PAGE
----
What are the laws?
In the state of Georgia, the justice system does assign superior rights automatically to one parent. Therefore, a mother or father in a custody decision is not automatically determined to be the rightful custodian of the child or children. Although 90% of custody decisions are given in favor of a mother having primary physical custody, the trends are slowly balancing out.
Points to Consider
Factors a judge will consider when deciding for legal and physical custody are as follows:
(Note; Legal and physical custody can be shared or be sole. Legal custody entails which parent can make the decisions for the child (like schooling, doctors, etc). Physical custody pertains to where the child lives and who is responsible for caring for the child or children).
- Blind assumption of rights; the judge will be impartial towards both parents regardless of their sex. A mother’s rights are as valid as a father’s rights and vice versa. A judge in a custody proceeding determines which parent is best suited to care and make decisions for the child. A judge must decide what’s in the best interest for the child or children.
- Related to this determination a judge has to ascertain and analyze under which living condition a child would most benefit.
- The judge also takes into consideration the continuity of the child’s development. That’s to say, under which parent might a child or children’s worlds be least uprooted.
What is the father’s role?
In the past many states entrusted mothers with custody at much higher rates than fathers. However, recently this custom has been reversed and repealed. Nowadays, fathers should see their fight for custody as being more equal than what previous conventional thinking might have suggested. A judge will consider both parents lifestyle, including their work, relationship with the child, proximity with the child, and other factors, when granting custody. It’s also much more prevalent for custody to be shared both legally and physically. One thing to note is that although a mother might still be given ‘primary’ physical custody, this label does not mean that both parents do not share responsibility.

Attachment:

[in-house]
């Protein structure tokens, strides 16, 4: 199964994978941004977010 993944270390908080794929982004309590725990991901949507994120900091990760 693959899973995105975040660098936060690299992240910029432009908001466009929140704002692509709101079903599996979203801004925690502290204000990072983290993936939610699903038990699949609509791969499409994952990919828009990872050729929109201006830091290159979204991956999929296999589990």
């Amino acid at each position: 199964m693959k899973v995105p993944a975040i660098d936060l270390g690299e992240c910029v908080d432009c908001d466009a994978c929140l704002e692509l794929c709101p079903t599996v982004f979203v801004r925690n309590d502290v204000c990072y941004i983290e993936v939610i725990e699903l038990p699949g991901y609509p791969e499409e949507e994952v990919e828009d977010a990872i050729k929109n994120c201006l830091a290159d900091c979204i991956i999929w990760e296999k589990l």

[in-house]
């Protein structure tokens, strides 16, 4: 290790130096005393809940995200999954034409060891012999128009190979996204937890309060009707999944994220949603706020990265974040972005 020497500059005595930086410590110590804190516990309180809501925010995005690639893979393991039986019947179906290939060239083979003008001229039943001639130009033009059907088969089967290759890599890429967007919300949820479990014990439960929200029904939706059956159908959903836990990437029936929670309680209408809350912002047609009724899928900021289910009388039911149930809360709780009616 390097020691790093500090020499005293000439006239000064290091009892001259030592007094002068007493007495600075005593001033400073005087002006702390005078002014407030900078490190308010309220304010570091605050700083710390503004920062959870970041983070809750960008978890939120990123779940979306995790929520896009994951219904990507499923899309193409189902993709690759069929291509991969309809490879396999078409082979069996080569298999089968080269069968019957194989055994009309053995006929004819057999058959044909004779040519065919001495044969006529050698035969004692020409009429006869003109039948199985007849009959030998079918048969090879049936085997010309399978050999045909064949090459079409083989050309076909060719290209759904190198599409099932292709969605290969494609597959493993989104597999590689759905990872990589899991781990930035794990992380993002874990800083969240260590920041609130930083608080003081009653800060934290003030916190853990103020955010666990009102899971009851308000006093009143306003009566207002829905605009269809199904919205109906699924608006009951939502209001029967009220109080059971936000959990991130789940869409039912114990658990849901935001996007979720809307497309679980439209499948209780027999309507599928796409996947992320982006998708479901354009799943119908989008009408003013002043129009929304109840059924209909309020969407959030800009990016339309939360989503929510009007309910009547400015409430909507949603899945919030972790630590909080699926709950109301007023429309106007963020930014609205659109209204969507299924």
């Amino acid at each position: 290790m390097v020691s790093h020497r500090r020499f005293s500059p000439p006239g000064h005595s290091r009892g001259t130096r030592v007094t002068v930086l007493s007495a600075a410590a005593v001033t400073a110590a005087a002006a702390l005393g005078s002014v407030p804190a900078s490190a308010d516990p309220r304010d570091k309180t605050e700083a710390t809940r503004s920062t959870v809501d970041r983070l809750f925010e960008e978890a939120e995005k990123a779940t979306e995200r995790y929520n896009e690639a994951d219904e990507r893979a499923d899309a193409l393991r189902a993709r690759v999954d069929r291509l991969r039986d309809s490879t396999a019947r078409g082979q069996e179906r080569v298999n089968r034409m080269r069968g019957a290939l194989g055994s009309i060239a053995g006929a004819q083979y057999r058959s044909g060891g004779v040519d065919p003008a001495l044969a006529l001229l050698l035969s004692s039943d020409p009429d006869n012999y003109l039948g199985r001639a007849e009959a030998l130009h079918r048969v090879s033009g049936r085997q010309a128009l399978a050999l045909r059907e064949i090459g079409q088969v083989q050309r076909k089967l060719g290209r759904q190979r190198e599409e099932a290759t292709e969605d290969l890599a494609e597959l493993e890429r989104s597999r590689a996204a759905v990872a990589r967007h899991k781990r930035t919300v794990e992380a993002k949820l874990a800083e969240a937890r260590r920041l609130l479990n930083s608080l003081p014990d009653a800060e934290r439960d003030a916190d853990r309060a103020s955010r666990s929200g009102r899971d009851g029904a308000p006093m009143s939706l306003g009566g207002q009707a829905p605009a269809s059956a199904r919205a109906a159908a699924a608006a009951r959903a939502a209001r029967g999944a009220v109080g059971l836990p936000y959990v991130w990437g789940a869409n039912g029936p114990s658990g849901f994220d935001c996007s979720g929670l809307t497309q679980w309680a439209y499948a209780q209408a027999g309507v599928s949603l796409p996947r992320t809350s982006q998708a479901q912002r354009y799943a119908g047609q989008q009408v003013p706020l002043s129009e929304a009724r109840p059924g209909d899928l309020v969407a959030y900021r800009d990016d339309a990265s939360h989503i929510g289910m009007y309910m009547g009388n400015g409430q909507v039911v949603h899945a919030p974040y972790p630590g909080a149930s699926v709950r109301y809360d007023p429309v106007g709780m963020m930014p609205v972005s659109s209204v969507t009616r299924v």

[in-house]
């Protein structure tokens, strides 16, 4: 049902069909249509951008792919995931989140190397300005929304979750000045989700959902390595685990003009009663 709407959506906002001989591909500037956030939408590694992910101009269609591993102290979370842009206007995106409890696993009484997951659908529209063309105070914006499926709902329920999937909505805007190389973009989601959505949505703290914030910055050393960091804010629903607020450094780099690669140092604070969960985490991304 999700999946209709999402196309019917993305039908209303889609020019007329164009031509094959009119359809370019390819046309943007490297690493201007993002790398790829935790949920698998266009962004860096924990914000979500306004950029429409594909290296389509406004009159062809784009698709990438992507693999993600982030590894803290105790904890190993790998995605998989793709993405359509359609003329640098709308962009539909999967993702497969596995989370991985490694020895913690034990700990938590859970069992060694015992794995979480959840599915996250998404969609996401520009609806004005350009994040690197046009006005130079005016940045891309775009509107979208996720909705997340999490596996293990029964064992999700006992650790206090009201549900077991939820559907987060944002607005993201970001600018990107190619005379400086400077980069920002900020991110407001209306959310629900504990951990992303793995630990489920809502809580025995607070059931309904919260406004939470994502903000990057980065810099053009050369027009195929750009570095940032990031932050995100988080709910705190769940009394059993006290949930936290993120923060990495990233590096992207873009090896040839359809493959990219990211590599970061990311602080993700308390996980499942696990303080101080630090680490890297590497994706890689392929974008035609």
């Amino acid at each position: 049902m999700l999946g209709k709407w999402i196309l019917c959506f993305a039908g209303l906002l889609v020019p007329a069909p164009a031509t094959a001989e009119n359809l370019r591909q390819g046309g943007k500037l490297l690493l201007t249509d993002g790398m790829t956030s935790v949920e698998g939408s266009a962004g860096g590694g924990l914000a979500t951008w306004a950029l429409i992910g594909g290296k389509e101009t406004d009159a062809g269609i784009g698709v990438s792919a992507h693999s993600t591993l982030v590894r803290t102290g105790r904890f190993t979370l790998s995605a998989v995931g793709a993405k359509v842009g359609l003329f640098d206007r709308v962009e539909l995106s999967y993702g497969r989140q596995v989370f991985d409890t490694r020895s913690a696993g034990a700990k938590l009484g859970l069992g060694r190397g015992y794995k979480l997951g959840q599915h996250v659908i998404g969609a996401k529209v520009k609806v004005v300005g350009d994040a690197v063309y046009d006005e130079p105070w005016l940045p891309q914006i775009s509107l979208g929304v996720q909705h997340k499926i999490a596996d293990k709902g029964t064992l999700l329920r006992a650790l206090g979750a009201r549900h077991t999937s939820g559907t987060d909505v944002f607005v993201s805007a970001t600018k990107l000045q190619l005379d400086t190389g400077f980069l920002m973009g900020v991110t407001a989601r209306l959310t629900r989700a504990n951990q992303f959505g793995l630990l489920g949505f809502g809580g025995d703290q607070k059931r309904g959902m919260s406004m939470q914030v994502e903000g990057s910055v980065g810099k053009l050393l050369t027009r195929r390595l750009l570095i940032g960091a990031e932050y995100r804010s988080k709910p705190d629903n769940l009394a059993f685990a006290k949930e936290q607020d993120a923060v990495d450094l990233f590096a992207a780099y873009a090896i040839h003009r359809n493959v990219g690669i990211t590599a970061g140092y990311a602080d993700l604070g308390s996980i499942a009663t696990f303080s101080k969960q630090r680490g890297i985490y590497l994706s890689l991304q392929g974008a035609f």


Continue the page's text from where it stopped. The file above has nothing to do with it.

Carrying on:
Do I need an Attorney?
An experienced attorney in family law and divorce is recommended when handling custody agreements and throughout the entire separation process. Attorneys can help father’s fight for their rights. Not all attorneys have the knowledge or expertise dealing with delicate family situations like custody agreements and separations.
If you are a father going through a custody agreement, or if you need a custody modification, the Atlanta family law attorneys at Edwards Law Group are ready to help. We have decades of combined experience in Georgia family law. We’re a compassionate law firm that knows the difficulty you’re going through and knows how to help. Call us at 770-723-7211 for a consultation about your case today.